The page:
By David Adams
MIAMI (Reuters) - Civil rights groups filed a legal challenge on Friday to Florida's controversial effort to purge its voter lists prior to the November presidential election.
"The illegal program to purge eligible voters uses inaccurate information to remove eligible citizens from the voter rolls," said Howard Simon, executive director of the Florida chapter of the American Civil Liberties Union.
Other groups behind the lawsuit include the Lawyers' Committee for Civil Rights Under Law and the law firm Weil, Gotshal and Manges.
Supporters of Florida's voter purge, which has been vigorously pursued under Republican Governor Rick Scott, say it is aimed at clearing voter rolls of non-citizens. But critics call it part of long-running Republican effort to deter minorities and the poor, who tend to vote Democratic, from casting ballots.
Florida, which President Barack Obama won by 2.8 percent in 2008, is expected to be a key swing state in the November 6 presidential election.
The U.S. Department of Justice and Florida's Department of Elections are already locked in a dispute over the voter list purge, which is alleged to have misidentified hundreds of possible non-citizens as illegally registered to vote.
The purge requires legally registered voters who have mistakenly been placed on the list to re-verify their citizenship or lose their ability to vote.
The lawsuit argues that far from protecting citizen's voting rights as state officials claim, the purge violates legislation to protect minorities. A disproportionate number of those identified on a state list of 2,700 possible non-citizens are either Hispanic or black.
"This is precisely why Congress has re-enacted, and why we continue to need, the Voting Rights Act - to prevent state officials from interfering with the constitutional rights of minorities," said Simon.
The civil rights groups say they sent a letter to Florida's Secretary of State Ken Detzner on June 1 advising that the voter purge also failed to comply with the National Voter Registration Act of 1993, which requires that adjustments to voting rolls be done more than 90 days before an election, noting that Florida's primary election is August 14.
NATURALIZED CITIZENS TARGETED
In a letter last week, the Civil Rights Division at the U.S. Department of Justice, warned Florida's secretary of state that the ongoing search for and purging of non-eligible voters in Florida appeared to violate the 1965 Voting Rights Act that protects minorities.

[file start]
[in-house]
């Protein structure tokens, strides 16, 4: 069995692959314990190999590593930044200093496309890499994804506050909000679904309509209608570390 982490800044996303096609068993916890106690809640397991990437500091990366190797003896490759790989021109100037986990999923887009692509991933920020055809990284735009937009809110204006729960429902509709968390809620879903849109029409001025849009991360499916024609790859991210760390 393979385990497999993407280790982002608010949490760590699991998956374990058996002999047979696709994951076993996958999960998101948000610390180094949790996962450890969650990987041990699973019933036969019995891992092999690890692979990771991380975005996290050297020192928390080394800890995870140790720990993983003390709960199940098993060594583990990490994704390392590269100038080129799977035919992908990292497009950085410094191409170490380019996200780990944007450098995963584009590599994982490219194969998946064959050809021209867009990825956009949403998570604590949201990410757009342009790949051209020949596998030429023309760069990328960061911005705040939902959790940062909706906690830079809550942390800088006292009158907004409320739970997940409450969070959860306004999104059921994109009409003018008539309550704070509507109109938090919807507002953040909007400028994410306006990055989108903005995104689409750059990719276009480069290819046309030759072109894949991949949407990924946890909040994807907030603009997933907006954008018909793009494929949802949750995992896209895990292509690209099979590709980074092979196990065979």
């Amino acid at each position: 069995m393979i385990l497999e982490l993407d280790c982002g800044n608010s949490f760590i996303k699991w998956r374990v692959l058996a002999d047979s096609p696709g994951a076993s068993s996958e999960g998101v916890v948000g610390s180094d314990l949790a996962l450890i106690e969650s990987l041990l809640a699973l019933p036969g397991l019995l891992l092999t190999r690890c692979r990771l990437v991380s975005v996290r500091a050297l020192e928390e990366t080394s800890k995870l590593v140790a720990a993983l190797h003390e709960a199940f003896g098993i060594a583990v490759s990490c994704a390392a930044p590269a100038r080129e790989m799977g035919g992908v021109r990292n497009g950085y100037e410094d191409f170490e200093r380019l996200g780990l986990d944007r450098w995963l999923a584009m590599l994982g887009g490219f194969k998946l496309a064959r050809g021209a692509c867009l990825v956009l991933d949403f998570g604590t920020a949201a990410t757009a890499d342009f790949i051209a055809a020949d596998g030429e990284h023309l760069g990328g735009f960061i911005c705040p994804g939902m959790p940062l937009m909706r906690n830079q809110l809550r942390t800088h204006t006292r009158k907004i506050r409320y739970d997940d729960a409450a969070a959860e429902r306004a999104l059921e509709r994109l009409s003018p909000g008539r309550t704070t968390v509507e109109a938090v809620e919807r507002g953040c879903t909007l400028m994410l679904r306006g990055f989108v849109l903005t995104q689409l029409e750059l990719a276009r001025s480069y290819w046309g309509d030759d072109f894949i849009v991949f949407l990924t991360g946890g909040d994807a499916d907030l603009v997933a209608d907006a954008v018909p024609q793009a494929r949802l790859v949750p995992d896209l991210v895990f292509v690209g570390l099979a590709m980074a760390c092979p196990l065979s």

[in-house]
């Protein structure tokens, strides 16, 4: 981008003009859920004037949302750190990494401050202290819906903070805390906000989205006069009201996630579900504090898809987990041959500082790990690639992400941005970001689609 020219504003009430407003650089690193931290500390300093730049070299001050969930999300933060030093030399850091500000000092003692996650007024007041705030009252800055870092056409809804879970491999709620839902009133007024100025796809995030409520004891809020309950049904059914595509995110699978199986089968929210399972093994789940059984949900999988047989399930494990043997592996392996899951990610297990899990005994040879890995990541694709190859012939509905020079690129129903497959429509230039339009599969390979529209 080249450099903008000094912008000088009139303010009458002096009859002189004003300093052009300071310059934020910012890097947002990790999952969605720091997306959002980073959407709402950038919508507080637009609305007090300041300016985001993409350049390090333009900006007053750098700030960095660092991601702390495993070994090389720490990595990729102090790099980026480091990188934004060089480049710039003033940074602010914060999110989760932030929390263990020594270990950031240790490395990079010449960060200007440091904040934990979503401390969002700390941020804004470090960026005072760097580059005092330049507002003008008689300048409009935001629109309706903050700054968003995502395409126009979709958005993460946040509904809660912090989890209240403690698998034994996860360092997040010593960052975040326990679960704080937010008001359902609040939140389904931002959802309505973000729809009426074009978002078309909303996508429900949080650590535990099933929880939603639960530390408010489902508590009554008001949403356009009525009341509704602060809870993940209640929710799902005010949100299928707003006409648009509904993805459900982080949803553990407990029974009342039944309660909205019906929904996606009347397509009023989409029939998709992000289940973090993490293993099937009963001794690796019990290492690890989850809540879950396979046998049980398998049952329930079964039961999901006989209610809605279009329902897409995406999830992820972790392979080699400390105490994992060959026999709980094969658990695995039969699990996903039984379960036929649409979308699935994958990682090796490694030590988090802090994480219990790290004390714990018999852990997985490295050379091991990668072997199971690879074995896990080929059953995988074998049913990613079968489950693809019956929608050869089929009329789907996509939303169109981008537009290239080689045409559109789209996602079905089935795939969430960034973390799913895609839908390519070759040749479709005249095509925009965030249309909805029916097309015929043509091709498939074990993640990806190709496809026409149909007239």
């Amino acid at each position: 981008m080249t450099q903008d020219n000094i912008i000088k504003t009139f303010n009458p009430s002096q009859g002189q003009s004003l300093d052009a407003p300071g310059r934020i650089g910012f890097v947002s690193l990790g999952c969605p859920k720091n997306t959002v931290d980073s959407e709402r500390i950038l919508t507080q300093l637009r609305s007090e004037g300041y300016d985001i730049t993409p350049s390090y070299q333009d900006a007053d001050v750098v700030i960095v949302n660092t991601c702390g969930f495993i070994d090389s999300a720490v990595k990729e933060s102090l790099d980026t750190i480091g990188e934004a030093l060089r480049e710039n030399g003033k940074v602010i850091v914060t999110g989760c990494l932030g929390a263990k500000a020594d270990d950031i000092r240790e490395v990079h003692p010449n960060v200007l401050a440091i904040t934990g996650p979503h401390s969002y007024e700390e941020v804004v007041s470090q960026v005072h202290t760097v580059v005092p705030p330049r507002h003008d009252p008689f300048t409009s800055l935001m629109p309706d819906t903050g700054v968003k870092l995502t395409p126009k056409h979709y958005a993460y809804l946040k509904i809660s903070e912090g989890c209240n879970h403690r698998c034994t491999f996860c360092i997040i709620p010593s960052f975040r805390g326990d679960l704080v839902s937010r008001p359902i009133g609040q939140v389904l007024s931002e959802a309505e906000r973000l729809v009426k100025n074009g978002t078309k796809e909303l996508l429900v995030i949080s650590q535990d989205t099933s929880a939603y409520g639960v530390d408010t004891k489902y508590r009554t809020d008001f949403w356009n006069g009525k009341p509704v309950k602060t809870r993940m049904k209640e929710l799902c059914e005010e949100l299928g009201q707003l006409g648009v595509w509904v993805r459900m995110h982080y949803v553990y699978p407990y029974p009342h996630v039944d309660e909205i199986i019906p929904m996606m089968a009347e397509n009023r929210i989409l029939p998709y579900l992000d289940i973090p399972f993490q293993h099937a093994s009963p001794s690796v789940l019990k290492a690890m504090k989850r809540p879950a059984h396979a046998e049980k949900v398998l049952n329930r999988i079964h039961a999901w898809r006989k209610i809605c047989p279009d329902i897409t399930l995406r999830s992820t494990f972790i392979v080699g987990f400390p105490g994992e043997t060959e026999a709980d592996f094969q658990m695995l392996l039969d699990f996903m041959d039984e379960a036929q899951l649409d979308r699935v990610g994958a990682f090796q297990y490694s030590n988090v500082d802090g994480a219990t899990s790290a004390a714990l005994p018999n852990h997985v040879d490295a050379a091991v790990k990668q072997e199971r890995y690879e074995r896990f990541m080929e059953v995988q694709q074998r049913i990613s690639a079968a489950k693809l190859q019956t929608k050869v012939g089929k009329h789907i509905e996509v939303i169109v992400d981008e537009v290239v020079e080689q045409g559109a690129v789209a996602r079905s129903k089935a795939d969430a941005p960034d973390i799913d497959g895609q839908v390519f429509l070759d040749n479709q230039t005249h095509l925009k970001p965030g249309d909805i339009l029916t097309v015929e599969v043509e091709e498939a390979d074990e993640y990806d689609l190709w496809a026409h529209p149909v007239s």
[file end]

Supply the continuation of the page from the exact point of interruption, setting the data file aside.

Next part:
Detzner wrote back saying Florida's actions were consistent with federal voting laws and his pointed comments indicated that Florida had no immediate intention of giving up its voter scrub effort.
"The Florida Department of State has a solemn obligation to ensure the integrity of elections in this state," Detzner wrote.
According to the Miami Herald, Florida's current list of potential non-citizen voters includes many people who are lawful citizens. One voter singled out as suspicious turned out to be a Brooklyn-born World War Two hero with a Bronze Star from the Battle of the Bulge.
The civil rights lawsuit was filed on behalf of two recently naturalized U.S. citizens from the Tampa area, Murat Limage, a Haitian-American, and Pamela Gomez, who is a Dominican-American.
Limage became a naturalized U.S. citizen in October 2010 and registered to vote a month later but was one of those who received written notice from an elections official insisting that he re-verify his citizenship within 30 days or be removed from the voting rolls, the lawsuit states.
The letters were sent to Limage and others by local elections officials at the request of Detzner based on inaccurate and outdated information from the state's database of driver's licenses.
"When I received the letter saying that they had information that I may not be a citizen, I was concerned that someone was taking away my citizenship," Limage said, according to the lawsuit. "I'm an American which means I can vote and that's all I want to do."
The lawsuit notes that five Florida counties are covered by the Voting Rights Act, which stipulates that changes in voting procedure require federal approval. The counties include Hillsborough where Limage is registered.
In addition to being inaccurate and outdated, the state's list sent to local elections offices disproportionately targets Hispanics, the lawsuit states.
It said that of those singled out to prove their citizenship, 61 percent were Hispanic even though only 14 percent of registered Florida voters are Hispanic.
(Reporting by David Adams and Tom Brown; Editing by Lisa Shumaker)